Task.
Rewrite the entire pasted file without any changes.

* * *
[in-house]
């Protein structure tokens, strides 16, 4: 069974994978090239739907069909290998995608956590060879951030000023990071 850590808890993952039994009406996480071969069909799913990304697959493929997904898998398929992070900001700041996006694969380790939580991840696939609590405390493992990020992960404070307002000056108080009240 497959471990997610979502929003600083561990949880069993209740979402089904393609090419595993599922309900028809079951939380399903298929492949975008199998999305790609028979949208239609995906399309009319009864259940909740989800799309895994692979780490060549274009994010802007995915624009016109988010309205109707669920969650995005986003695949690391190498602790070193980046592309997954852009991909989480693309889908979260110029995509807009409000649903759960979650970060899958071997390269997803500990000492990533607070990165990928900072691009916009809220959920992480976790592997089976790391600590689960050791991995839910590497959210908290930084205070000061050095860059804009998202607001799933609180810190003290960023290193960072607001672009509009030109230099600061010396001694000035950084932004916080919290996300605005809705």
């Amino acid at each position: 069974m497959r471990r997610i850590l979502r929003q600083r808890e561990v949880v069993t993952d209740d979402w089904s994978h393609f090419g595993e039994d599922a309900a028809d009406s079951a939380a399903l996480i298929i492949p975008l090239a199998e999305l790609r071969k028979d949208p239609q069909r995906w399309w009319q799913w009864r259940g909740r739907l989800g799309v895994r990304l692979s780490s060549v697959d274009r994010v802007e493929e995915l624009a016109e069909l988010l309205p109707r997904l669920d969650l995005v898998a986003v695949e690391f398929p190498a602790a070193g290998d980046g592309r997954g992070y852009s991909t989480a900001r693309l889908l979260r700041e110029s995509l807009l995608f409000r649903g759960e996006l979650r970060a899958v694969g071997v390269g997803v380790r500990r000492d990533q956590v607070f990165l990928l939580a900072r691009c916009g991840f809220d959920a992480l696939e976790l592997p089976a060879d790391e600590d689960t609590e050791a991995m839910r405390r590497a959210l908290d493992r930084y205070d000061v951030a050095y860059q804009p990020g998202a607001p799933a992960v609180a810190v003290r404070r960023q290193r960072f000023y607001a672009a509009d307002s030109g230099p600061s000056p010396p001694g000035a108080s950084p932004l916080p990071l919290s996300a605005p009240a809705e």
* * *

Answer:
[in-house]
């Protein structure tokens, strides 16, 4: 069974994978090239739907069909290998995608956590060879951030000023990071 850590808890993952039994009406996480071969069909799913990304697959493929997904898998398929992070900001700041996006694969380790939580991840696939609590405390493992990020992960404070307002000056108080009240 497959471990997610979502929003600083561990949880069993209740979402089904393609090419595993599922309900028809079951939380399903298929492949975008199998999305790609028979949208239609995906399309009319009864259940909740989800799309895994692979780490060549274009994010802007995915624009016109988010309205109707669920969650995005986003695949690391190498602790070193980046592309997954852009991909989480693309889908979260110029995509807009409000649903759960979650970060899958071997390269997803500990000492990533607070990165990928900072691009916009809220959920992480976790592997089976790391600590689960050791991995839910590497959210908290930084205070000061050095860059804009998202607001799933609180810190003290960023290193960072607001672009509009030109230099600061010396001694000035950084932004916080919290996300605005809705």
């Amino acid at each position: 069974m497959r471990r997610i850590l979502r929003q600083r808890e561990v949880v069993t993952d209740d979402w089904s994978h393609f090419g595993e039994d599922a309900a028809d009406s079951a939380a399903l996480i298929i492949p975008l090239a199998e999305l790609r071969k028979d949208p239609q069909r995906w399309w009319q799913w009864r259940g909740r739907l989800g799309v895994r990304l692979s780490s060549v697959d274009r994010v802007e493929e995915l624009a016109e069909l988010l309205p109707r997904l669920d969650l995005v898998a986003v695949e690391f398929p190498a602790a070193g290998d980046g592309r997954g992070y852009s991909t989480a900001r693309l889908l979260r700041e110029s995509l807009l995608f409000r649903g759960e996006l979650r970060a899958v694969g071997v390269g997803v380790r500990r000492d990533q956590v607070f990165l990928l939580a900072r691009c916009g991840f809220d959920a992480l696939e976790l592997p089976a060879d790391e600590d689960t609590e050791a991995m839910r405390r590497a959210l908290d493992r930084y205070d000061v951030a050095y860059q804009p990020g998202a607001p799933a992960v609180a810190v003290r404070r960023q290193r960072f000023y607001a672009a509009d307002s030109g230099p600061s000056p010396p001694g000035a108080s950084p932004l916080p990071l919290s996300a605005p009240a809705e």